New Apple Watch Includes ECG App, Irregular Heart Rhythm Notification Feature

The irregular rhythm notification feature analyzes pulse rate data to identify episodes of irregular heart rhythms.

The latest Apple Watch Series 4 includes a new electrocardiogram (ECG) app, allowing users to take an ECG reading right from their wrist, as well as an irregular rhythm notification feature. Both features were granted De Novo classification by the Food and Drug Administration (FDA) and will be available later this year. 

The ECG app creates, records, stores, transfers, and displays a single channel ECG similar to a Lead I ECG and can determine the presence of atrial fibrillation (AFib) or sinus rhythm on a classifiable waveform. The ECG recordings are then stored in the Health app and can be shared with physicians. The ECG app is not recommended for users with other known arrhythmias or for individuals <22 years old. 

The irregular rhythm notification feature analyzes pulse rate data to identify episodes of irregular heart rhythms suggestive of AFib and provides a notification to the user. The feature is intended to opportunistically surface a notification of possible AFib when sufficient data are available for analysis; data are only captured when the user is still. The irregular rhythm notification feature can be used to supplement the decision for AFib screening but it is not intended to replace traditional methods of diagnosis or treatment. It is also not intended for use in those <22 years old or in patients previously diagnosed with AFib.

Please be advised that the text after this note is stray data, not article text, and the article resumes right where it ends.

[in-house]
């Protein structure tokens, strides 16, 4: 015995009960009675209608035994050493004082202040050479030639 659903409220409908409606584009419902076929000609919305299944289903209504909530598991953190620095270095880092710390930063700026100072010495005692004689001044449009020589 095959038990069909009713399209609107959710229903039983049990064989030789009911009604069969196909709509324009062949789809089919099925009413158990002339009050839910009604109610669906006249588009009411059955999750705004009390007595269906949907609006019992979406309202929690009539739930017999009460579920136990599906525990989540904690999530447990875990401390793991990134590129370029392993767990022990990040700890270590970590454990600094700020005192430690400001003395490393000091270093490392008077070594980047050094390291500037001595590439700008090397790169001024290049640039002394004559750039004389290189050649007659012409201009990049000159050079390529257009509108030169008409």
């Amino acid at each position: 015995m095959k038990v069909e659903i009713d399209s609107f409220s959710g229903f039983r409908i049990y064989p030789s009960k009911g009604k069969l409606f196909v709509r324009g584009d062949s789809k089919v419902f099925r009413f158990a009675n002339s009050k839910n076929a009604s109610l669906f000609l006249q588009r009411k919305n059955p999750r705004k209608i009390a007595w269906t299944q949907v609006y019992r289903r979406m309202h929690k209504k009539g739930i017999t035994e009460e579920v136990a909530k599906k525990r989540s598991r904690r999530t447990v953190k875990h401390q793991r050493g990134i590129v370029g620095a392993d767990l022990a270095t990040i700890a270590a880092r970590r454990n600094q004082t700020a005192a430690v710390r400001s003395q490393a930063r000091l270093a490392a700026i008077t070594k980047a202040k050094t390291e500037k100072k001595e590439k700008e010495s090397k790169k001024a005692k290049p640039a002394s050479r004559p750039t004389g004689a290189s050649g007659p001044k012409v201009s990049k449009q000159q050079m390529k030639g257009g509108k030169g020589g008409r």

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Another new feature is the accelerometer and gyroscope which are able to detect hard falls. The watch sends the user an alert after a hard fall which can either be dismissed or used to contact emergency services. If the watch senses immobility for 60 seconds, it will automatically call emergency services and send a message along with location to emergency contacts.

“The FDA worked closely with the company as they developed and tested these software products, which may help millions of users identify health concerns more quickly,” said FDA commissioner Scott Gottlieb, MD in a press statement. “Healthcare products on ubiquitous devices, like smartwatches, may help users seek treatment earlier and will truly empower them with more information about their health.”

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